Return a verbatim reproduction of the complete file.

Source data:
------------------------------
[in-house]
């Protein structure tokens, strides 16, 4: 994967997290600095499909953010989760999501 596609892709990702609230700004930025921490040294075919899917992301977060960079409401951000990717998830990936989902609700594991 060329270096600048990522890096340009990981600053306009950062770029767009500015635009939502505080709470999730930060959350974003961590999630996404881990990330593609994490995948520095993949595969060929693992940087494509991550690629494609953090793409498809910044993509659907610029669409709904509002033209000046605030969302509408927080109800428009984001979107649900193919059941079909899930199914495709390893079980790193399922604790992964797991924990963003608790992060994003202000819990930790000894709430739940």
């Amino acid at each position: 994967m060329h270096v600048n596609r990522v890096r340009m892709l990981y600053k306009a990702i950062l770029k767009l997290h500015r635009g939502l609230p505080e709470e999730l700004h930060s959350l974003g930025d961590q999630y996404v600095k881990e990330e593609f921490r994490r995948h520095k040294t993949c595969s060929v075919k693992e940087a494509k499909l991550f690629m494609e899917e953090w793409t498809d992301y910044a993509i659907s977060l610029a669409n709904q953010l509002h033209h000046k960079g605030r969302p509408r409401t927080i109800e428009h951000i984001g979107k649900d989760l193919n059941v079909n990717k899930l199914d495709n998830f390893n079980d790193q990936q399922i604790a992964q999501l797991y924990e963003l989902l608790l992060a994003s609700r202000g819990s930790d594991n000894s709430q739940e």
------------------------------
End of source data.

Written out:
[in-house]
């Protein structure tokens, strides 16, 4: 994967997290600095499909953010989760999501 596609892709990702609230700004930025921490040294075919899917992301977060960079409401951000990717998830990936989902609700594991 060329270096600048990522890096340009990981600053306009950062770029767009500015635009939502505080709470999730930060959350974003961590999630996404881990990330593609994490995948520095993949595969060929693992940087494509991550690629494609953090793409498809910044993509659907610029669409709904509002033209000046605030969302509408927080109800428009984001979107649900193919059941079909899930199914495709390893079980790193399922604790992964797991924990963003608790992060994003202000819990930790000894709430739940």
């Amino acid at each position: 994967m060329h270096v600048n596609r990522v890096r340009m892709l990981y600053k306009a990702i950062l770029k767009l997290h500015r635009g939502l609230p505080e709470e999730l700004h930060s959350l974003g930025d961590q999630y996404v600095k881990e990330e593609f921490r994490r995948h520095k040294t993949c595969s060929v075919k693992e940087a494509k499909l991550f690629m494609e899917e953090w793409t498809d992301y910044a993509i659907s977060l610029a669409n709904q953010l509002h033209h000046k960079g605030r969302p509408r409401t927080i109800e428009h951000i984001g979107k649900d989760l193919n059941v079909n990717k899930l199914d495709n998830f390893n079980d790193q990936q399922i604790a992964q999501l797991y924990e963003l989902l608790l992060a994003s609700r202000g819990s930790d594991n000894s709430q739940e």